Calgary's downtown office vacancy rate is on track to top 30 per cent and potentially reach a level unseen in a major North American city since the 1930s, a commercial real estate firm said Thursday.
According to a new report from Avison Young, the office tower vacancy rate in downtown Calgary broke a new record in the second quarter of 2021 and now sits at 29.2 per cent. That's up from 28.9 per cent in the first three months of 2021, and up from 25 per cent in the second quarter of 2020.
The firm now predicts Calgary's downtown vacancy rate will reach 30 per cent sometime in the next three months, with over 14 million square feet of empty space. Avison Young's worst-case projections show the vacancy rate climbing to 34 per cent before it tops out.
News reports from the 1980s suggest Houston hit an office vacancy rate in the low 30s during that decade. Denver's downtown also struggled during that time. (Comparing vacancy rate statistics over time can be difficult because different brokerages use different formulas. Some look only at buildings over 100,000 square feet, while others look at all buildings over 20,000 square feet, for example.)
But in Canada, a downtown vacancy rate above 30 per cent is unprecedented — and it's "exceptionally rare" everywhere else, said Avison Young insight manager Susan Thompson. If the office market vacancy rate was to climb to 34 per cent, it could be a North American record.
"That kind of vacancy rate has not been seen in a modern major office market since probably the Depression era," Thompson said.
"I sit on conference calls with my global counterparts around the world and they all shake their heads and say, 'that's not a number I can wrap my head around.' "
Calgary's downtown has been severely impacted by years of low oil prices and a wave of mergers, acquisitions and layoffs in the oil and gas sector. In one high-profile example, the merger of Cenovus Energy and Husky Energy earlier this year was expected to result in more than 2,000 layoffs — the majority in Calgary.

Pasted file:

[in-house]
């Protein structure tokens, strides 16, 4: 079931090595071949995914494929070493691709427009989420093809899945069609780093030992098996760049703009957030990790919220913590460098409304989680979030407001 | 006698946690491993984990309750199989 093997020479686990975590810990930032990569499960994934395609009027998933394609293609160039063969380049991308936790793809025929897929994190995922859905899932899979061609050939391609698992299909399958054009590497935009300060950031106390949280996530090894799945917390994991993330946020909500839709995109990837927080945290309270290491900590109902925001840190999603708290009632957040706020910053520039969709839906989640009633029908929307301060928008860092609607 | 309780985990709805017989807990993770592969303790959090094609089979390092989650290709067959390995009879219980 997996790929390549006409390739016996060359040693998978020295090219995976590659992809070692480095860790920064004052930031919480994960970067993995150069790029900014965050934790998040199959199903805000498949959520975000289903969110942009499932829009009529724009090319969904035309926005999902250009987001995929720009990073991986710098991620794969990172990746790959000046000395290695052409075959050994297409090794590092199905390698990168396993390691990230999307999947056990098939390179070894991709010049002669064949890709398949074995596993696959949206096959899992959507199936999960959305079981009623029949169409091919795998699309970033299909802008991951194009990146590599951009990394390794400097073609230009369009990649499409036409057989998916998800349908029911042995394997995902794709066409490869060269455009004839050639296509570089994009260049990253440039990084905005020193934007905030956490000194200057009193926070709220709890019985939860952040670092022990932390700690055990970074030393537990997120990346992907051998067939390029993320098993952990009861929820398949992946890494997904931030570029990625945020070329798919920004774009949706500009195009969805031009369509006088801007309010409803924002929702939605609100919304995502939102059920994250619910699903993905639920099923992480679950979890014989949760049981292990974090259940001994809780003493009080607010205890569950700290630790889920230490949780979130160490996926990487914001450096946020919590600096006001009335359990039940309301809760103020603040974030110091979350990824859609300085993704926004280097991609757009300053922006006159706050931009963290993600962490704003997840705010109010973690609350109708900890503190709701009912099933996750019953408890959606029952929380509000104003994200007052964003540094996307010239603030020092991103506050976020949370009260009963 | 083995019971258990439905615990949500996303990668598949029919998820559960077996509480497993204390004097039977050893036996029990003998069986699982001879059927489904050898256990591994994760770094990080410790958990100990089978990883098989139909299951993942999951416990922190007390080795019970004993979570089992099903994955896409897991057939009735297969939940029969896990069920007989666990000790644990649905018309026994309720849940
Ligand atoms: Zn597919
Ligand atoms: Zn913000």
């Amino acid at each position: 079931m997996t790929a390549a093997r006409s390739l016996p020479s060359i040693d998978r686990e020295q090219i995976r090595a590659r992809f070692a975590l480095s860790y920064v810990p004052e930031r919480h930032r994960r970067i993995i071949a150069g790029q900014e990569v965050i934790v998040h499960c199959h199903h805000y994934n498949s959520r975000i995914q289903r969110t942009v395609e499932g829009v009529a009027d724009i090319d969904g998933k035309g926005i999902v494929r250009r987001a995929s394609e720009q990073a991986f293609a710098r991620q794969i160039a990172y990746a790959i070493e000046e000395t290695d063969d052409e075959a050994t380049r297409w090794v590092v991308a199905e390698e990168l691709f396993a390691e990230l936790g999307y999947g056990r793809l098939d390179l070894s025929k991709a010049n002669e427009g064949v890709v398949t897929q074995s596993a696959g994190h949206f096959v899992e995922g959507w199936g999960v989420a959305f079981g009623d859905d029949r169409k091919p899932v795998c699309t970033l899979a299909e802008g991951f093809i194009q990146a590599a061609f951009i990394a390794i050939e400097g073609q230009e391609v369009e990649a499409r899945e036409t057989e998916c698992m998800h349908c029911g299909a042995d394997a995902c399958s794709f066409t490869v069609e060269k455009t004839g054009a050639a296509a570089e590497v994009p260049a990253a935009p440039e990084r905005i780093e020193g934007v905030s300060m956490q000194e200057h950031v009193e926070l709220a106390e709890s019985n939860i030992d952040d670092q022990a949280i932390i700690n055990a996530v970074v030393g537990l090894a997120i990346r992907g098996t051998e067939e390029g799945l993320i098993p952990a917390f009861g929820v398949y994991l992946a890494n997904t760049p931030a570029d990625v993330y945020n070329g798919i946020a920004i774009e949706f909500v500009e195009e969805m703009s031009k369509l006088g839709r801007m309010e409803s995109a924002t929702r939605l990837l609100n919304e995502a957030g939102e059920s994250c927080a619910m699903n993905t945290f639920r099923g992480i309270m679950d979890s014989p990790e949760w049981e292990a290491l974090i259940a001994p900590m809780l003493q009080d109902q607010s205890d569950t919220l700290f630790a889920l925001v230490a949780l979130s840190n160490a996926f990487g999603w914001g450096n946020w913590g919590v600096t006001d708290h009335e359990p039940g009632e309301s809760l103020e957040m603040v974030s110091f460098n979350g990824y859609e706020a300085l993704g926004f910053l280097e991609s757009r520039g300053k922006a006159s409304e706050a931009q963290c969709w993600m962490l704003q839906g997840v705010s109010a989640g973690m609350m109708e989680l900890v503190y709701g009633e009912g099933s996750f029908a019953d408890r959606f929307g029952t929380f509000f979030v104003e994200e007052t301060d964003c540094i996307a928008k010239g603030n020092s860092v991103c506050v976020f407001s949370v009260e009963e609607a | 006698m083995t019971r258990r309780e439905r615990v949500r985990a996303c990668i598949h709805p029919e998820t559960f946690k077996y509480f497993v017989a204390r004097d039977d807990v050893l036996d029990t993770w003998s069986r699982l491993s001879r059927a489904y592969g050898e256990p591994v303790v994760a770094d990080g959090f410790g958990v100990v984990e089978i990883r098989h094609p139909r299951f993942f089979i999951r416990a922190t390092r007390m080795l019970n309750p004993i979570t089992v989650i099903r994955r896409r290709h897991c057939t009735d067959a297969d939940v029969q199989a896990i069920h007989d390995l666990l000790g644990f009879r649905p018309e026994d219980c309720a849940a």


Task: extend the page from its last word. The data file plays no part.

Energy and related engineering companies occupied 57 per cent of downtown Calgary in 2012. They now occupy just 32 per cent of the city's downtown core. Five of downtown Calgary's 170 office buildings are currently completely empty, according to Avison Young, and there are an additional seven properties with at least 75 per cent vacancy.
But as dire as the latest numbers are, Thompson said, there are hopeful signs.
The vast majority of commercial real estate deals occurring in Calgary's downtown right now are for offices under 10,000 square feet. Though those small deals won't make up for the large oil and gas tenants being lost, it does indicate that other industries — including the high-tech sector — are moving in.
Real estate is a lagging economic indicator, Thompson said, so office market vacancy rates take a while to start improving even as local conditions improve.
"It takes some time to play out," she said. "But we do eventually see the tide turning."
In April, Calgary city council voted to spend $200-million on the first phases of strategy aimed at finding a long-term fix for the downtown. The approved plan calls for investments in infrastructure, amenities and streetscape improvements, as well as the setting aside of $45-million in available incentives for office-to-residential conversion projects.
"It will take time to see the impact of the plan, but we are working towards a better future for Calgary’s downtown space," said Brad Parry, interim chief executive of Calgary Economic Development, in an emailed statement.
“While these (vacancy) numbers are not where we’d like them to be, we do expect to see them change in the coming year as markets around the world begin to reopen and people get back to pre-COVID activities,” Parry said.
Some industry watchers say Calgary's downtown office market has already exceeded the 30 per cent threshold. According to commercial real estate firm CBRE, Calgary's downtown office vacancy rate hit 32.7 per cent in the second quarter.
This report by The Canadian Press was first published July 23, 2021.
Amanda Stephenson, The Canadian Press